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Delaware’s Child Victim’s Act: A Resounding Success but More Still Needs to be Done

After decades of sweeping the problem under the rug, Americans are now facing the grim reality of the immense cost of childhood sexual abuse. As hard as it is to believe, the most reliable studies show that one out of every four girls and one out of six boys are sexually abused before they reach age 18.

This abuse not only scars the soul but leads to lifelong problems with addiction, personal relationships, and far too often crime.

Seven years ago, Delaware became a model for the rest of the United States when it adopted the Child Victim’s Act.

This law abolished the harsh two year deadline to file a childhood sex abuse case. The lawsuits which were then filed show that sex offenders come from all walks of life: a state court judge, a famous high school football coach, a disc jockey, an OB/GYN doctor, a teacher’s aide, a public school principal, a Boy Scout leader, and dozens of revered Catholic priests.

The silent victims were people we come in contact with every day – policemen, lawyers, insurance agents, sales clerks, bus drivers, plumbers, and the little boy down the street.

Far too often, people forget that the civil tort system can be a powerful means of protecting society’s interest. Often it is very difficult, if not impossible for the criminal justice system to punish a sex offender.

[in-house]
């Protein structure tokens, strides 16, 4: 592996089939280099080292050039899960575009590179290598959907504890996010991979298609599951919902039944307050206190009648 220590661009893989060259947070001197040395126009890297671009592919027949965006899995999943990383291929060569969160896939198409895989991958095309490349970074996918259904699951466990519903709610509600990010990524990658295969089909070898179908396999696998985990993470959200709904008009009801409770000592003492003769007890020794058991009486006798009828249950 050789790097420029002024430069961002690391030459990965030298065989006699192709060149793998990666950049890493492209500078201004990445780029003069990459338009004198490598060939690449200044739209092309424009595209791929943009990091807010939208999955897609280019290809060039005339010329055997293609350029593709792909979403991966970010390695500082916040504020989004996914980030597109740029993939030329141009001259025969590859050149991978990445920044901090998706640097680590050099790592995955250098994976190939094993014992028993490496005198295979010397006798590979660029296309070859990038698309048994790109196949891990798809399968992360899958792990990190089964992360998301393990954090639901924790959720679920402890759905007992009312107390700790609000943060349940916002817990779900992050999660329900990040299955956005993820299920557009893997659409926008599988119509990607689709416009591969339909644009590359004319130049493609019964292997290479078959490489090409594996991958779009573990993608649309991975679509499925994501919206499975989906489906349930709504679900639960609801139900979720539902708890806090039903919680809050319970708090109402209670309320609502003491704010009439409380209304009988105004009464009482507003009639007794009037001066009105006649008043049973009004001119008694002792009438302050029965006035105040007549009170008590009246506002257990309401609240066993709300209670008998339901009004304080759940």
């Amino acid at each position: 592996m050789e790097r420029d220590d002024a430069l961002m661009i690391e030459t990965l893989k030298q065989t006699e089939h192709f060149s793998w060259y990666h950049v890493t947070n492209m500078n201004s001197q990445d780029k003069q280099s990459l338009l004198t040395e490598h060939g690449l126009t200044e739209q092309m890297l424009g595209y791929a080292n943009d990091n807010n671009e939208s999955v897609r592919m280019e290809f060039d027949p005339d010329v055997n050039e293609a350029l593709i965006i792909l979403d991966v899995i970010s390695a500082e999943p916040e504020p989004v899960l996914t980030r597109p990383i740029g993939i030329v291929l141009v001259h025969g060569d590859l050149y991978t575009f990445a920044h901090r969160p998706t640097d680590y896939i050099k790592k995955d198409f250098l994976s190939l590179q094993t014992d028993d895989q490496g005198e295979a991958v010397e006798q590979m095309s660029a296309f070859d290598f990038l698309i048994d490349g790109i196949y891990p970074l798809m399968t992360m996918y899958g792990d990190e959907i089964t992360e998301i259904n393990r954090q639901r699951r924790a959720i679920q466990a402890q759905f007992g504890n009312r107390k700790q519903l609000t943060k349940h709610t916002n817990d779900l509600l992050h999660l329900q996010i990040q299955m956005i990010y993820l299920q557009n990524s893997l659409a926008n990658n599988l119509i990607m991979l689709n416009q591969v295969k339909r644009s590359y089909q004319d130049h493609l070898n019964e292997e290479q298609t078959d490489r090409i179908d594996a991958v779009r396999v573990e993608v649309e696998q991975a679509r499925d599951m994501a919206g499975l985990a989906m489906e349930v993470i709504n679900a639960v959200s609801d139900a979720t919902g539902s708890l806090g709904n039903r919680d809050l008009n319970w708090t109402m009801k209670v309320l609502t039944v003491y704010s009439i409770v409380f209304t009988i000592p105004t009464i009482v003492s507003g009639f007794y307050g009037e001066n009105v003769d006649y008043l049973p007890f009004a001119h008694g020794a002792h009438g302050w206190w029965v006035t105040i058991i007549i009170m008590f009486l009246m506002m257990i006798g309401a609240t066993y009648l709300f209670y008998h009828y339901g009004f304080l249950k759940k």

Not only does the prosecution have to prove the case beyond a reasonable doubt, but there are numerous other obstacles that must be overcome before there is a conviction. With the Child Victim’s Act, Delaware has added a powerful tool to deter and punish sex offenders.

It is noteworthy that very few of the sex abusers who were successfully sued under the Act were ever punished, much less prosecuted under our criminal system.

While Delaware’s Child Victim’s Act was a major step forward, more needs to be done. It is my hope that in the next legislative session that the General Assembly will consider the following reforms:

  • Remove the current special protection Delaware public schools have that allows them to negligently hire, retain and harbor sexual offenders.At present a private school, whether secular or parochial, can be held liable for its negligence, while the public school down the street gets off. This double standard must end. Our children in public schools deserve the same protection as a private school student.
  • Across America in the federal courts, thanks to then-Senator Joe Biden’s signature legislation, the Violence Against Women Act, evidence can be introduced about the defendant’s prior sexual misconduct whereas in a Delaware state court this evidence often cannot be used.
  • John Doe Filing. In today’s computer age, anyone can go on the public docket and learn the identity and other personal information about these scarred victims, even if they are minors. Right now it is within the complete discretion of the Judge to prevent a sexual abuse victim from filing a John Doe case.

Delaware should allow victims to freely file as John or Jane Doe, something that would not only encourage people coming forward but would also minimize further injury and embarrassment to those already scarred young children.

Finally, while the money obtained in a civil lawsuit is important, especially to get much needed medical care and to compensate a victim for a lifetime of loss, often the most important thing is that the victim is finally able to confront his abuser. For the first time in his life, it is the victim who has the power over the abuser and not the other way around.